These are not simulations as such, but a viewer and material to show photographically what happens in various experimental situations as particular parameters are changed. Topics are currently in geometrical optics, including refraction, total internal reflection, reflections in single and multiple plane mirrors, and concave and convex mirrors used for imaging. The "reality" part of the title is to show that these are not simulations or animations, but are showing real-life, albeit in a captured mode. Some of these sequences are also available in the SToMP (Software Teaching of Modular Physics) package.
The image alongside shows the view of a pencil through a glass cube, and also the generic mode of operation of the program. In the operating program, by pressing on the middle arrow, the cube will be rotated left and right again automatically. The adjacent buttons will pause or stop this mode. By pressing on the footstep icons the cube can be rotated one frame at a time, right or left. The arrows adjacent to the footsteps will rotate the cube as far as it is able in the two different directions. Alternatively, the cube may be rotated by pressing on the mouse button while dragging the mouse across the image.
The files here can be downloaded to a PC, and then when requested will
install the viewer and pictures onto your machine. They may be accessed
then via the start menu -> programs under LTSN applications. The exe files
to be downloaded range in size from 4.5 to 11 MB.
Refraction in a semicircular glass prism, a triangular prism, and in a glass cube.
Also shows total internal reflection.
Download installation exe file for the four scenarios.
Reflections as viewed in a single, double, and corner-cube mirror set. As the single mirror is moved in angle, we see the reflected surroundings change. As the perpendicular pair of mirrors is moved around an axis along their meeting edge we see that the double reflection always results in the camera being at the vertex of the pair of mirrors. For three mirrors we have a retro-reflector, and as these mirrors are moved around an arbitrary axis we see that the image of the camera always remains at the vertex of the three mirror system.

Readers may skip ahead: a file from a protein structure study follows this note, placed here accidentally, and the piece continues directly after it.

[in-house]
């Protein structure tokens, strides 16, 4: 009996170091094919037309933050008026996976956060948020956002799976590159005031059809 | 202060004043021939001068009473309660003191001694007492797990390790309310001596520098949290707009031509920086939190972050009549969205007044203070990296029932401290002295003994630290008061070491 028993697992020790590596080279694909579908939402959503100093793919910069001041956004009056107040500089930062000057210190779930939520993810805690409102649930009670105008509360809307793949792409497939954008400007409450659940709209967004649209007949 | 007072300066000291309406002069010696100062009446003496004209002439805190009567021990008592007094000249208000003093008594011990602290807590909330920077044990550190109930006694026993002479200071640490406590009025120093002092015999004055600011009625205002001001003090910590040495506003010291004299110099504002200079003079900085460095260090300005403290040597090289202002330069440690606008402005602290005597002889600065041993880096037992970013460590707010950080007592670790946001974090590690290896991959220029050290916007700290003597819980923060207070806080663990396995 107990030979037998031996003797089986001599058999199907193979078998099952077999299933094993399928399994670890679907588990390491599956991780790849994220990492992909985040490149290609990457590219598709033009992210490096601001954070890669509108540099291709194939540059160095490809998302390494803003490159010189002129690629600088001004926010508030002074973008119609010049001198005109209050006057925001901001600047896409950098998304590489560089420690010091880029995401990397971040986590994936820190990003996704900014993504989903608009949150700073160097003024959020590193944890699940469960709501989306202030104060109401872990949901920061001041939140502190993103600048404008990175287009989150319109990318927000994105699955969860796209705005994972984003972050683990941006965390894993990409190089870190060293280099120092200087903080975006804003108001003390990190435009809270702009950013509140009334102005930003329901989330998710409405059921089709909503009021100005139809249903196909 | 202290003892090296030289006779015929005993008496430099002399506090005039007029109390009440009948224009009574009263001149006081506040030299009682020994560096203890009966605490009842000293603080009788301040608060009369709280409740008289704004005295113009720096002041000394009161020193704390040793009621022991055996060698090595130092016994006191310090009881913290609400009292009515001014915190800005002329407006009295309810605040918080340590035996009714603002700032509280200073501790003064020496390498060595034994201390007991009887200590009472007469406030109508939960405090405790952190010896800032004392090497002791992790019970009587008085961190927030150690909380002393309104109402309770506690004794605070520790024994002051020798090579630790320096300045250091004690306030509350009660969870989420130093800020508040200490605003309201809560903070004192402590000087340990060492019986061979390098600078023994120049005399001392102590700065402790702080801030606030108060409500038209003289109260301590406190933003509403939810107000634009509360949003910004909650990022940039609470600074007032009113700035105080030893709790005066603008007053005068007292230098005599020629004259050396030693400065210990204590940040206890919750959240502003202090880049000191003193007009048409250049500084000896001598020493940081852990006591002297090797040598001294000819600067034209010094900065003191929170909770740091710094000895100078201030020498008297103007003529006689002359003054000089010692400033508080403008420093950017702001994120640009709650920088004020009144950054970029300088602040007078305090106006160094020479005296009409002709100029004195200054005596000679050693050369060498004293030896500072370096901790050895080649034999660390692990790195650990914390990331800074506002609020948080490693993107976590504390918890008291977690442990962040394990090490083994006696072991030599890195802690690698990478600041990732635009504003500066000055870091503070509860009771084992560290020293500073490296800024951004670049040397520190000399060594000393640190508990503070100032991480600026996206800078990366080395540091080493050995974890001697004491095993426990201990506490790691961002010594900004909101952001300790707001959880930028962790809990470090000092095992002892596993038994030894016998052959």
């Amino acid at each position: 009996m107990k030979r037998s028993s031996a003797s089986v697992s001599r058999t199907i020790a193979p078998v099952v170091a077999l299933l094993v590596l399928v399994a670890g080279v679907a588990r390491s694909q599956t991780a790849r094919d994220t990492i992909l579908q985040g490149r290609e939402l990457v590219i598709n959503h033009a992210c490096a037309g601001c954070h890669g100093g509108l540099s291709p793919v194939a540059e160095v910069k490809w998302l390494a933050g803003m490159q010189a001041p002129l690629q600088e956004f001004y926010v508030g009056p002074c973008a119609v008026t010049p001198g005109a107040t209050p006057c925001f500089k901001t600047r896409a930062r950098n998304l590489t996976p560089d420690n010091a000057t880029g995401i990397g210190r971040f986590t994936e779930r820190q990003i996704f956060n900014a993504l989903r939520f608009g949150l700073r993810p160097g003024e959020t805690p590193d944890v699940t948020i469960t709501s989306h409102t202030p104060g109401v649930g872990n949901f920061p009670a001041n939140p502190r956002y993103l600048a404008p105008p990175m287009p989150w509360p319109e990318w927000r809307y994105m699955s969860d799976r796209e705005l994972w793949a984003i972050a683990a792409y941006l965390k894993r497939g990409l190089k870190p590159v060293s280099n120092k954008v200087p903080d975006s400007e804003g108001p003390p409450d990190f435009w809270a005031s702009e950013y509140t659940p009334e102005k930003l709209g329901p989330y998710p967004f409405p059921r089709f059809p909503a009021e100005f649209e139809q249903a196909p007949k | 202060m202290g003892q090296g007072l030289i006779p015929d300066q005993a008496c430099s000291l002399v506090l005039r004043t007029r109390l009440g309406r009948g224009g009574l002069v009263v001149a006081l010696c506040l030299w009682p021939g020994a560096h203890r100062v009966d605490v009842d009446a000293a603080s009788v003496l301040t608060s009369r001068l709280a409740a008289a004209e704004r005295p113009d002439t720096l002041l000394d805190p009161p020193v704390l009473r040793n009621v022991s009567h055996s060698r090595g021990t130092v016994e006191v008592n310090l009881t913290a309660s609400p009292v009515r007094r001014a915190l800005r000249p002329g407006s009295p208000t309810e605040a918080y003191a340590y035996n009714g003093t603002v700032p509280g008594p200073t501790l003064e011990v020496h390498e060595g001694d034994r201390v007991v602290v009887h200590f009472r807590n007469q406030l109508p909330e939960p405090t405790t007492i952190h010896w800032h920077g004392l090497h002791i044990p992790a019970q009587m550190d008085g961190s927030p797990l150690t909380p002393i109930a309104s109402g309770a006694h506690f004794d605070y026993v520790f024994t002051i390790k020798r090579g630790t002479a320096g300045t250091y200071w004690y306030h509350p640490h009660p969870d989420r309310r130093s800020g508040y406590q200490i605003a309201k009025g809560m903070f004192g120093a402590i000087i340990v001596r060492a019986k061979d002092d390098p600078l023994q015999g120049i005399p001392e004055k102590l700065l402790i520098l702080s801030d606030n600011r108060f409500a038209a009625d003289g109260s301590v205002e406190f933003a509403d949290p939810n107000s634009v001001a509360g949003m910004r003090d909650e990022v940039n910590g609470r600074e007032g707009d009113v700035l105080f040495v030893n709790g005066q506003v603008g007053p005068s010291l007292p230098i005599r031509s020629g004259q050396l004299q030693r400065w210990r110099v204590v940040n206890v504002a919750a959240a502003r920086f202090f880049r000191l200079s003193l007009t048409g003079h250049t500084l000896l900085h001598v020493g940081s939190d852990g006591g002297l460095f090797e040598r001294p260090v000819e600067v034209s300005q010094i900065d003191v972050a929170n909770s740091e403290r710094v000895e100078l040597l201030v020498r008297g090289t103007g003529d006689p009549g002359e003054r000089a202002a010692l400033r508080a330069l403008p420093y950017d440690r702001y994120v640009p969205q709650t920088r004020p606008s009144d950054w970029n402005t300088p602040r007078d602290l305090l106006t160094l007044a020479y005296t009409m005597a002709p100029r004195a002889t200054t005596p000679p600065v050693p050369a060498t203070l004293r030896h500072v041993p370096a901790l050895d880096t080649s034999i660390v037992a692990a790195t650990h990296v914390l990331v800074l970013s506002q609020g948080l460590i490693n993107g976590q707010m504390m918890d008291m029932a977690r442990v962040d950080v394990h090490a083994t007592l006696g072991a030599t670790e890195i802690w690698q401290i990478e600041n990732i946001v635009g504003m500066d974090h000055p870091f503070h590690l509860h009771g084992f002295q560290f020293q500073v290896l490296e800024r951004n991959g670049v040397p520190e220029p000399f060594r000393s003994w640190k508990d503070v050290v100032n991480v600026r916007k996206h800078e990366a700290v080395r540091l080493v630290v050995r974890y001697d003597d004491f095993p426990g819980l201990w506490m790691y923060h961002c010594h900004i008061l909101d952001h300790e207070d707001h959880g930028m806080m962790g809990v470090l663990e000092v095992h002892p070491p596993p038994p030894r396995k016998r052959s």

Download installation exe file for the three scenarios.
Reflections as viewed in a concave hemispherical mirror. Choose from viewing the moving object and image head on or side on, or move the observer-come-object and see what happens. The first two look like a good way of seeing exactly what happens in this imaging system. The last is maybe best left as a problem for the student to interpret!
Download the installation exe file
for the three scenarios.
Laser beam reflecting off the three mirrors in a retro-reflector (corner-cube). The mirror-set was placed in water with light-scattering particles in order to make the beam visible. The most clearly visible beam is not always (never?) the incoming beam, and is sometimes the reflection of the scattered light from one of the beams. However, if you determine which is the input beam (always fixed in same place), it is clear that the retro-reflected beam (after two reflections) always comes out of the system parallel to the incident beam.
Download the installation exe file for the two views.
These materials were developed by Dr Dick Bacon at the University of Surrey, and have been licensed for use in the UK HE community by funding from a development grant awarded by the Physical Sciences Centre of the Learning and Teaching Support Network.
Acknowledgement and Disclaimer.
Return to SIG - Simulations in Physics and Astronomy Home Page